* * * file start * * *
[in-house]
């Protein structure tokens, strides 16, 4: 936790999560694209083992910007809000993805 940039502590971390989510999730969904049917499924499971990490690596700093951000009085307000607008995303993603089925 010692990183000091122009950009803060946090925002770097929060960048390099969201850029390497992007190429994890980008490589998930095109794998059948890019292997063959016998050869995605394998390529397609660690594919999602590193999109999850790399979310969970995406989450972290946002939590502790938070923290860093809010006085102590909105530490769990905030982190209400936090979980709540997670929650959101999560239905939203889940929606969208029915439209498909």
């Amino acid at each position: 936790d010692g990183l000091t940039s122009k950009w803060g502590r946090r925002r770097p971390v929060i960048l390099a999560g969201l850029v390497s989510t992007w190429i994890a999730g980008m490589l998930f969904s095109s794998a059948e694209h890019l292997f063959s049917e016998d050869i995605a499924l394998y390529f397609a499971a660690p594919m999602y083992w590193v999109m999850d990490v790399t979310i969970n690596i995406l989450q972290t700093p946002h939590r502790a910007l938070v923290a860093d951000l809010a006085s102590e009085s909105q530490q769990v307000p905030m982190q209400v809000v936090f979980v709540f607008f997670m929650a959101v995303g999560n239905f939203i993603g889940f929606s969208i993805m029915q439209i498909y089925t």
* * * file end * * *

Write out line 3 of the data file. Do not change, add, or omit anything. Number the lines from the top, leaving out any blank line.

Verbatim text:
């Amino acid at each position: 936790d010692g990183l000091t940039s122009k950009w803060g502590r946090r925002r770097p971390v929060i960048l390099a999560g969201l850029v390497s989510t992007w190429i994890a999730g980008m490589l998930f969904s095109s794998a059948e694209h890019l292997f063959s049917e016998d050869i995605a499924l394998y390529f397609a499971a660690p594919m999602y083992w590193v999109m999850d990490v790399t979310i969970n690596i995406l989450q972290t700093p946002h939590r502790a910007l938070v923290a860093d951000l809010a006085s102590e009085s909105q530490q769990v307000p905030m982190q209400v809000v936090f979980v709540f607008f997670m929650a959101v995303g999560n239905f939203i993603g889940f929606s969208i993805m029915q439209i498909y089925t």